Finally, over the course of the semester, drawing on course motifs, students will produce their own research papers addressing a specific research question in the Latin American national context of their choice.

*Enjoy Latin American breakfast beverages served in class*

Note: This course carries the Global Cultures flag. Global Cultures courses are designed to increase your familiarity with cultural groups outside the United States. You should therefore expect a substantial portion of your grade to come from assignments covering the practices, beliefs, and histories of at least one non-U.S. cultural group, past or present.

J S 365 • Multicultural Israel

40645 • Fall 2013
Meets TTH 930am-1100am GDC 2.502
(also listed as ANT 325L, MES 341 )
show description

Israel has the highest proportion of migrants of any country in the world. The notion of absorption—the social and economic integration of Jewish immigrants—has remained an explicit ideal since the founding of the modern state of Israel in 1948. Yet absorption is also an ideological tool that often runs counter to the contemporary lived experience of citizenship, participation, nation building, minority rights, and the conflicting interests of today’s multicultural publics. Taking these tensions as a starting point, this course explores the complex social fabric that comprises contemporary Israeli society, and that shapes Israeli identity, practice and politics. We will focus on the lived experience of Israel’s increasingly diverse population. This includes populations associated with the majority: veteran Ashkenazim and Mizrahim; more recent Jewish immigrants from the former Soviet Union, Ethiopia, Latin America and France; religious communities such Haredim and modern-Orthodox. It also includes ethnic and religious minorities such as Arab-Israelis/Palestinians, Bedouins, Christians, Muslims, Druze, and Black Hebrews, as well as laborers from all over the globe who migrate to Israel for work. How fluid are boundaries between these groups? How different are their interests, tastes and desires? How committed are various publics to a coherent nation-building project and to contemporary Zionism? To explore the breadth of multicultural Israel without sacrificing cultural specificity and theoretical depth, the course is organized into three integrated units: a) historical background of Israel and its populations; b) Israel’s citizen-state relationships, identity and belonging, and c) ethnographic case studies of Israel-specific multicultural issues, and general contemporary multicultural theory.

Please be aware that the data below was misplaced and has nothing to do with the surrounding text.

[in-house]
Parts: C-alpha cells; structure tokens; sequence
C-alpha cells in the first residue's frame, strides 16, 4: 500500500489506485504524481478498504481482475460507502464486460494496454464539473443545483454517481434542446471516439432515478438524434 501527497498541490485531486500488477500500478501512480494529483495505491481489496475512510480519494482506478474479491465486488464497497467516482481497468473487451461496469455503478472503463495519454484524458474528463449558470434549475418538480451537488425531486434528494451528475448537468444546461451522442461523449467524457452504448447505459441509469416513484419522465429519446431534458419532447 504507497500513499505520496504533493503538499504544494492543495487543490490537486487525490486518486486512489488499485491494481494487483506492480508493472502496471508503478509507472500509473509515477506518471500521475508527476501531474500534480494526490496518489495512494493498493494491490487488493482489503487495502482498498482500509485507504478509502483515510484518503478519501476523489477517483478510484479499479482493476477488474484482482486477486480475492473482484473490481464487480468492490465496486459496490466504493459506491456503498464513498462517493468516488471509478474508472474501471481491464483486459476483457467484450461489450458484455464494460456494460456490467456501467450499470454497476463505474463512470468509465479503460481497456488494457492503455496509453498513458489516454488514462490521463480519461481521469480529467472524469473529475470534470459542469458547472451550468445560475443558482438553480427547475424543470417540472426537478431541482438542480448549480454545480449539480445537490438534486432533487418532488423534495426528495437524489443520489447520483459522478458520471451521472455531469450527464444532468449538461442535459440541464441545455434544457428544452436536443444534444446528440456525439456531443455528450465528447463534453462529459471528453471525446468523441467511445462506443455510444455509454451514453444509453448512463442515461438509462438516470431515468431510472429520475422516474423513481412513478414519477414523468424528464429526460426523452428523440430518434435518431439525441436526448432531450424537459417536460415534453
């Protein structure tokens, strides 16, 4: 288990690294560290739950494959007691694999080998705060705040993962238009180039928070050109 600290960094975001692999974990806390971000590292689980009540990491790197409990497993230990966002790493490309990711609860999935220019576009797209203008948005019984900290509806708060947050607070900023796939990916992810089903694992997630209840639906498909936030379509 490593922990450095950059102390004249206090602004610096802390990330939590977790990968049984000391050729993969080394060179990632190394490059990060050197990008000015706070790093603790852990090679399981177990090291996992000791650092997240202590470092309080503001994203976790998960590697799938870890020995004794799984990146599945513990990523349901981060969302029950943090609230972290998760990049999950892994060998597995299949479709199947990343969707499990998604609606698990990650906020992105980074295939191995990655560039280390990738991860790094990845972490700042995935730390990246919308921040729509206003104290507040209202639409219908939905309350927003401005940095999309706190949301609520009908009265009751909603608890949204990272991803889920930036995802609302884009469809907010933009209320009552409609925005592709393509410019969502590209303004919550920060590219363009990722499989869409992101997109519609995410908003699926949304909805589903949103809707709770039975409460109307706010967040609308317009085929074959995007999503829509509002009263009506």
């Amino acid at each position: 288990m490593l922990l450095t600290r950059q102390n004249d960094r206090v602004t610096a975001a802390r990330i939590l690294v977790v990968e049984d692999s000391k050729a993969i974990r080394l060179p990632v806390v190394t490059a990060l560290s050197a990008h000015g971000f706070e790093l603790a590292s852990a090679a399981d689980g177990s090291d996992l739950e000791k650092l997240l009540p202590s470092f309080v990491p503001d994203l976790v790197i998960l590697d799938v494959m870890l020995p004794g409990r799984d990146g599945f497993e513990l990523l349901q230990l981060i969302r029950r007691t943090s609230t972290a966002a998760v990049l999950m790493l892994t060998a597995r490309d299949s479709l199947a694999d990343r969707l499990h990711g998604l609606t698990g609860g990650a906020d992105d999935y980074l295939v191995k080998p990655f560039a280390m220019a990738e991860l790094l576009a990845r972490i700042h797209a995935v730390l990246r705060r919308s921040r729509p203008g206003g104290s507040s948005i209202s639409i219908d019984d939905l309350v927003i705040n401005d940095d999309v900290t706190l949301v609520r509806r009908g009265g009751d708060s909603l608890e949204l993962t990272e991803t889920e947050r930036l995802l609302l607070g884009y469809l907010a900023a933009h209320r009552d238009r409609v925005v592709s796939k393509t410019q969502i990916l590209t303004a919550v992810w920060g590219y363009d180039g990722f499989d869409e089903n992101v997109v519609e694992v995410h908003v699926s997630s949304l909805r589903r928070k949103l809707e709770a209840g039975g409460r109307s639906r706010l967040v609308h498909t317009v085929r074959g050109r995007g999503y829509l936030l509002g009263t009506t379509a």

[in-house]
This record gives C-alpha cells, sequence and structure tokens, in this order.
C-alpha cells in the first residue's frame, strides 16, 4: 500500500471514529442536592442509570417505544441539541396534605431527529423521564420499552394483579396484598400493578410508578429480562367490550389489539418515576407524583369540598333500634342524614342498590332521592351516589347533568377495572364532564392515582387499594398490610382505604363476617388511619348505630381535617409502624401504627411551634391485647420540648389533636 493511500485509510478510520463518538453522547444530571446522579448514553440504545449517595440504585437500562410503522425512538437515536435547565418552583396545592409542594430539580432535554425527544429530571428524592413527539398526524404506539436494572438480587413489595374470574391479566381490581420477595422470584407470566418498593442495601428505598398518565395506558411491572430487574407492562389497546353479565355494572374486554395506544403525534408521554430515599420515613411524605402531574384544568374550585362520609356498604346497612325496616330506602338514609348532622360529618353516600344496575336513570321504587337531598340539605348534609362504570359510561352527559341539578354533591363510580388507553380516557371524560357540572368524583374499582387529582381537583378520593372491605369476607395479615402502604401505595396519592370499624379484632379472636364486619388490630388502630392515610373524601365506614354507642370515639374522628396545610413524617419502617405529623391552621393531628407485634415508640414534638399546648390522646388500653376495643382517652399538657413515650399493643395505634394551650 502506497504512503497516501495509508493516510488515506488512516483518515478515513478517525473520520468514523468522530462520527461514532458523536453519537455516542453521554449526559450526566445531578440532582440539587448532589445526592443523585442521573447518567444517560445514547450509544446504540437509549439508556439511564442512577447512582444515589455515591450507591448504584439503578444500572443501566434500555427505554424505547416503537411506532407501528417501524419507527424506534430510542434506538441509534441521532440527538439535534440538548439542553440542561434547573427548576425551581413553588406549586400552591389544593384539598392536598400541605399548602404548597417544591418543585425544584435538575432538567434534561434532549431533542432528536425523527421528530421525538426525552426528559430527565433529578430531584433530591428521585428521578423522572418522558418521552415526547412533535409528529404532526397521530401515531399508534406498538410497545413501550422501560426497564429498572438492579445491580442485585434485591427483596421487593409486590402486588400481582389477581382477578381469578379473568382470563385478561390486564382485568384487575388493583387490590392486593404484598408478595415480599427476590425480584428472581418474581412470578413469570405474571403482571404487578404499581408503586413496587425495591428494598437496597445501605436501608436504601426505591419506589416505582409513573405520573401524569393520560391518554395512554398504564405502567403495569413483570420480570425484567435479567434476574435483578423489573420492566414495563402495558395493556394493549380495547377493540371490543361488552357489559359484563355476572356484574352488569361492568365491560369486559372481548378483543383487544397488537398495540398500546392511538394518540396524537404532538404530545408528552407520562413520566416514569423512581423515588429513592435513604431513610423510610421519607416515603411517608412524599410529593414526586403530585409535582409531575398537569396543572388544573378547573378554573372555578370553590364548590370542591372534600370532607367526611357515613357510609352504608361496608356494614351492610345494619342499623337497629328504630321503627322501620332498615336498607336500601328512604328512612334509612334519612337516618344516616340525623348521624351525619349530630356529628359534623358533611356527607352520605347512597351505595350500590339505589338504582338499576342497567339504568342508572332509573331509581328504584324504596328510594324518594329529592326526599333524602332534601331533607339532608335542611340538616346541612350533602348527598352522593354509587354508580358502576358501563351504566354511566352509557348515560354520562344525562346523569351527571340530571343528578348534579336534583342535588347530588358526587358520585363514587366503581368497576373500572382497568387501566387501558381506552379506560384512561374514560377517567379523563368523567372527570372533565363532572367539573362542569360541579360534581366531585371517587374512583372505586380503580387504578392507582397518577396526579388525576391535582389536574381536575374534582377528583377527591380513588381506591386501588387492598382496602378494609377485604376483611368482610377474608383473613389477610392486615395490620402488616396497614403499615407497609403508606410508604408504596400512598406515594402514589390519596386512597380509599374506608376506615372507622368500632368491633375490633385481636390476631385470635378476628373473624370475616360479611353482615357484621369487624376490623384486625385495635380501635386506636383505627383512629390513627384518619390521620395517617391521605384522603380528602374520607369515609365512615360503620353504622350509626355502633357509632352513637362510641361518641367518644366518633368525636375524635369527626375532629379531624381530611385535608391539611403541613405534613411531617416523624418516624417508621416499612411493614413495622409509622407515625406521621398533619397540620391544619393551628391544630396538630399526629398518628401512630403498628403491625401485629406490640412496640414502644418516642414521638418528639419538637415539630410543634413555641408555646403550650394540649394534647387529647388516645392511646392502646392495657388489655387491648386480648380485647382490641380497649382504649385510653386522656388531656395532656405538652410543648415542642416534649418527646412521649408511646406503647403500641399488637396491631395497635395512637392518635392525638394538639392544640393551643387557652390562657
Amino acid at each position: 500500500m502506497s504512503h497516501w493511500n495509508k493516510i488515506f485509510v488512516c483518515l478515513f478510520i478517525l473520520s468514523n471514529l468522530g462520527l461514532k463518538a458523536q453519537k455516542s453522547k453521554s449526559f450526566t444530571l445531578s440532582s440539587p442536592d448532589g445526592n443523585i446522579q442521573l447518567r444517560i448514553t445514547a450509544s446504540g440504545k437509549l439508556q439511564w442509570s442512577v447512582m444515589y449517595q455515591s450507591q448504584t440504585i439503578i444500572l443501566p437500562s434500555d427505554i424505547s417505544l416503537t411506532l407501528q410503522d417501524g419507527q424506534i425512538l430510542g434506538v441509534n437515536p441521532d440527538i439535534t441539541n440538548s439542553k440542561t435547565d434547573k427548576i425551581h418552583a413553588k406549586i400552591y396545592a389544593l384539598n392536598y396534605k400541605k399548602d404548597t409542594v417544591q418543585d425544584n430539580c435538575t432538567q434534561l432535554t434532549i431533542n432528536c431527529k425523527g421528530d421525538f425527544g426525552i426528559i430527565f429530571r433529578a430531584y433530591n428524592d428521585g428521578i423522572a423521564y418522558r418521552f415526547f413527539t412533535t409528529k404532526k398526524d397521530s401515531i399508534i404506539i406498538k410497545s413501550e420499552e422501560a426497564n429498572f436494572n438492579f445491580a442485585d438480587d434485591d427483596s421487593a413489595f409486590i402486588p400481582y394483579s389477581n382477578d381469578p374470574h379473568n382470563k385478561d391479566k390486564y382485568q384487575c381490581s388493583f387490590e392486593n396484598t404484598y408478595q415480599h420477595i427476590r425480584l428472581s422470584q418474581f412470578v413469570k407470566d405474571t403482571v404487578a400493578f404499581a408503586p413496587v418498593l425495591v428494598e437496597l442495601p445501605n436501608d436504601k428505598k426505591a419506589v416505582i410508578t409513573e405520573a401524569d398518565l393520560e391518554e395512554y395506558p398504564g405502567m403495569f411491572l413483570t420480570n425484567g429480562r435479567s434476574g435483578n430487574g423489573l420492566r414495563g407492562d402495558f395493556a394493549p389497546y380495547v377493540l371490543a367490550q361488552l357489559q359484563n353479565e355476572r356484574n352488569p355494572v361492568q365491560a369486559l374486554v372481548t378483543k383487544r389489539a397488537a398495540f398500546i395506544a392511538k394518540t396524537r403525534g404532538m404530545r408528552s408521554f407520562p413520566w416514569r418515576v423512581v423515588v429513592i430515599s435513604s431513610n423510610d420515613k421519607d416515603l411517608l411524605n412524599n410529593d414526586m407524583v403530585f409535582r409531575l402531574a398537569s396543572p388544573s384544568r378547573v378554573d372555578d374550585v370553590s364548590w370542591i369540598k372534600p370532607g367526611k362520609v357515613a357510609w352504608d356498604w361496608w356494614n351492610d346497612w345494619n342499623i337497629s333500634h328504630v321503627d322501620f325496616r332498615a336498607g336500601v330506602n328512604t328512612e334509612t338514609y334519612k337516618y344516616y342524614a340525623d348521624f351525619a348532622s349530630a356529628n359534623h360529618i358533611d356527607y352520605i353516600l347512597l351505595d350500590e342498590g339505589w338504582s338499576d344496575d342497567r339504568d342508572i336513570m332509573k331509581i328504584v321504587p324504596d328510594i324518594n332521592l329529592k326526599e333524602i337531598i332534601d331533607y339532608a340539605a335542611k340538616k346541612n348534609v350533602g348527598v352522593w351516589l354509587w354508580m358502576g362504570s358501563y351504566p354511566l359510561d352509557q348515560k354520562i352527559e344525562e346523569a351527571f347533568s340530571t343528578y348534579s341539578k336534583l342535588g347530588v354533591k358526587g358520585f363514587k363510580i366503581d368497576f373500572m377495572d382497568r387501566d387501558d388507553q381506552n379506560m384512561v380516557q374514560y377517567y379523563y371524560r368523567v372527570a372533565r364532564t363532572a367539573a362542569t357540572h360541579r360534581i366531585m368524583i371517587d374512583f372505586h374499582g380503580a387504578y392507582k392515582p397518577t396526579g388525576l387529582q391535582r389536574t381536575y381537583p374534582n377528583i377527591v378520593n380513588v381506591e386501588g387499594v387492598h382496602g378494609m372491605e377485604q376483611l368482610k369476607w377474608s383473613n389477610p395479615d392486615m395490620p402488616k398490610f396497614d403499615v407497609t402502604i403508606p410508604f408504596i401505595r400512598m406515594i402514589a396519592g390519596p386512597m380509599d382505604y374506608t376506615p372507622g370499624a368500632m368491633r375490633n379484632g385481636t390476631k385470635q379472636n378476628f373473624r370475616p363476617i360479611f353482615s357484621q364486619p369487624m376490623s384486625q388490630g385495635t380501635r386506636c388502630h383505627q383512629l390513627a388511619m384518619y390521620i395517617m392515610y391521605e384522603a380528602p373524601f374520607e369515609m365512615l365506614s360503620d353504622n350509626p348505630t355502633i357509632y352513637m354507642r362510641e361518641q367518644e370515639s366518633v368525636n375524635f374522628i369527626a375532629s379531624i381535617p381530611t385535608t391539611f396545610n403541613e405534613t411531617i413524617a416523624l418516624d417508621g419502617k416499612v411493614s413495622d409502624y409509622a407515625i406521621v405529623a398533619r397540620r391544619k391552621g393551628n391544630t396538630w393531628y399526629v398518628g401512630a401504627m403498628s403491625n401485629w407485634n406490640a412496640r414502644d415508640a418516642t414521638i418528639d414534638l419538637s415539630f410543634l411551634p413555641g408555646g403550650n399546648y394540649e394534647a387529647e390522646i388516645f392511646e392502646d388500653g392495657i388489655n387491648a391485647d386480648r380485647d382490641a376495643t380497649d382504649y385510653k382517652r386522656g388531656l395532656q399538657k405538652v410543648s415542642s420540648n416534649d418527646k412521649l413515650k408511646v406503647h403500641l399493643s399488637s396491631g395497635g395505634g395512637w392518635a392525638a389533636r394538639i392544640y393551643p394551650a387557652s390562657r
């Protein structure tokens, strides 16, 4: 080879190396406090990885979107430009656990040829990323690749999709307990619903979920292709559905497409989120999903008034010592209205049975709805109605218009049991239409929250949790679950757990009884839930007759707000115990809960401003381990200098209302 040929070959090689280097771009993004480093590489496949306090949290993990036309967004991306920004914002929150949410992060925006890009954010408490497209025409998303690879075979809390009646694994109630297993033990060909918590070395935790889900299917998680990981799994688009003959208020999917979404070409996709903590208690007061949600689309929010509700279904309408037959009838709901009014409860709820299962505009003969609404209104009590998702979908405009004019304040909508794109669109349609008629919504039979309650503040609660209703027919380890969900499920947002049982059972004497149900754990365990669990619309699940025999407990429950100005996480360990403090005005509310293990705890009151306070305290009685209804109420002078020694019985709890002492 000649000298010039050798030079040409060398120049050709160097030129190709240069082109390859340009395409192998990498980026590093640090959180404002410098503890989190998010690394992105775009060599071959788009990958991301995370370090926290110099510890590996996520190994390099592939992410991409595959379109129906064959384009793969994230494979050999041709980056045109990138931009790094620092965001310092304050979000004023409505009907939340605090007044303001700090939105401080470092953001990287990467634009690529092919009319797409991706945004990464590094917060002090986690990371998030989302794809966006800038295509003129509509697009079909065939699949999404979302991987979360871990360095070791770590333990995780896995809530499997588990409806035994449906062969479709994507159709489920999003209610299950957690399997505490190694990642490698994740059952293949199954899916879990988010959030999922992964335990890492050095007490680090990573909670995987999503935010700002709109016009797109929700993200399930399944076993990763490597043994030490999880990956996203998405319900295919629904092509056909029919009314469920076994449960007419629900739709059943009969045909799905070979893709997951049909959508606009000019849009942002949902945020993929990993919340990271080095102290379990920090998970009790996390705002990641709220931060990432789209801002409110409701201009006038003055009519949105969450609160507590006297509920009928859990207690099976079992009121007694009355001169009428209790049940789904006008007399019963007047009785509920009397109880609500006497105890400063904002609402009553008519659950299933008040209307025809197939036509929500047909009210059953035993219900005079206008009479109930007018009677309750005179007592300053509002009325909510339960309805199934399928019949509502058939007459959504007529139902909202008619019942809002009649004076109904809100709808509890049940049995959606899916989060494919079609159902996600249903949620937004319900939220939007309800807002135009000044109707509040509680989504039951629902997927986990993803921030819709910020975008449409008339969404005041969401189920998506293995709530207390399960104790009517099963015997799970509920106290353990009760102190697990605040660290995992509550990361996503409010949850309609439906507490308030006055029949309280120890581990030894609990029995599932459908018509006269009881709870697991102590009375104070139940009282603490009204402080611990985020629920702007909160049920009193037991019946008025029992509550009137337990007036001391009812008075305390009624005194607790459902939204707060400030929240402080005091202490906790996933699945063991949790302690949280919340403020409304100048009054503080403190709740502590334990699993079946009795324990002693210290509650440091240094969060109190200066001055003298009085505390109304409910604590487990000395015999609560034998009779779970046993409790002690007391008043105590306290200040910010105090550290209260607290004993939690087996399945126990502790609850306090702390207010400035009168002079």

Note: This course carries the Global Cultures flag. Global Cultures courses are designed to increase your familiarity with cultural groups outside the United States. You should therefore expect a substantial portion of your grade to come from assignments covering the practices, beliefs, and histories of at least one non-U.S. cultural group, past or present. 

J S 365 • Multicultural Israel

40250 • Spring 2013
Meets TTH 1230pm-200pm SAC 4.118
(also listed as ANT 325L, MES 341 )
show description

Multicultural Israel